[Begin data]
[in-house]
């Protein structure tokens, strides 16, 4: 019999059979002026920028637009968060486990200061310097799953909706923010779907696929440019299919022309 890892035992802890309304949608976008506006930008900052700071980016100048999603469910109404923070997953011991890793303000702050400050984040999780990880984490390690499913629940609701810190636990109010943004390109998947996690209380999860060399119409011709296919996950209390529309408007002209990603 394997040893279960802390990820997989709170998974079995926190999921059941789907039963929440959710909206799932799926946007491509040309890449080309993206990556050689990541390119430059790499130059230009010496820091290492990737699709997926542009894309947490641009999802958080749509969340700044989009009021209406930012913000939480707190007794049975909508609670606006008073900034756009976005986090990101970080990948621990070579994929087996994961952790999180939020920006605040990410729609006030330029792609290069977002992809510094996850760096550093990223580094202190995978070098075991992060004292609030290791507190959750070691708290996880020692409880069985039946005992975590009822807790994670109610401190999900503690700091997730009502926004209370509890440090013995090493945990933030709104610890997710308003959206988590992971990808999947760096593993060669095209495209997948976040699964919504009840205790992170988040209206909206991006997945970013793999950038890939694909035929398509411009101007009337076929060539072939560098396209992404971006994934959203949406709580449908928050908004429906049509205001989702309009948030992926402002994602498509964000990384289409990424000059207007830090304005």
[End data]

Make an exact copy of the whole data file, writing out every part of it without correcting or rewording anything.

[in-house]
């Protein structure tokens, strides 16, 4: 019999059979002026920028637009968060486990200061310097799953909706923010779907696929440019299919022309 890892035992802890309304949608976008506006930008900052700071980016100048999603469910109404923070997953011991890793303000702050400050984040999780990880984490390690499913629940609701810190636990109010943004390109998947996690209380999860060399119409011709296919996950209390529309408007002209990603 394997040893279960802390990820997989709170998974079995926190999921059941789907039963929440959710909206799932799926946007491509040309890449080309993206990556050689990541390119430059790499130059230009010496820091290492990737699709997926542009894309947490641009999802958080749509969340700044989009009021209406930012913000939480707190007794049975909508609670606006008073900034756009976005986090990101970080990948621990070579994929087996994961952790999180939020920006605040990410729609006030330029792609290069977002992809510094996850760096550093990223580094202190995978070098075991992060004292609030290791507190959750070691708290996880020692409880069985039946005992975590009822807790994670109610401190999900503690700091997730009502926004209370509890440090013995090493945990933030709104610890997710308003959206988590992971990808999947760096593993060669095209495209997948976040699964919504009840205790992170988040209206909206991006997945970013793999950038890939694909035929398509411009101007009337076929060539072939560098396209992404971006994934959203949406709580449908928050908004429906049509205001989702309009948030992926402002994602498509964000990384289409990424000059207007830090304005």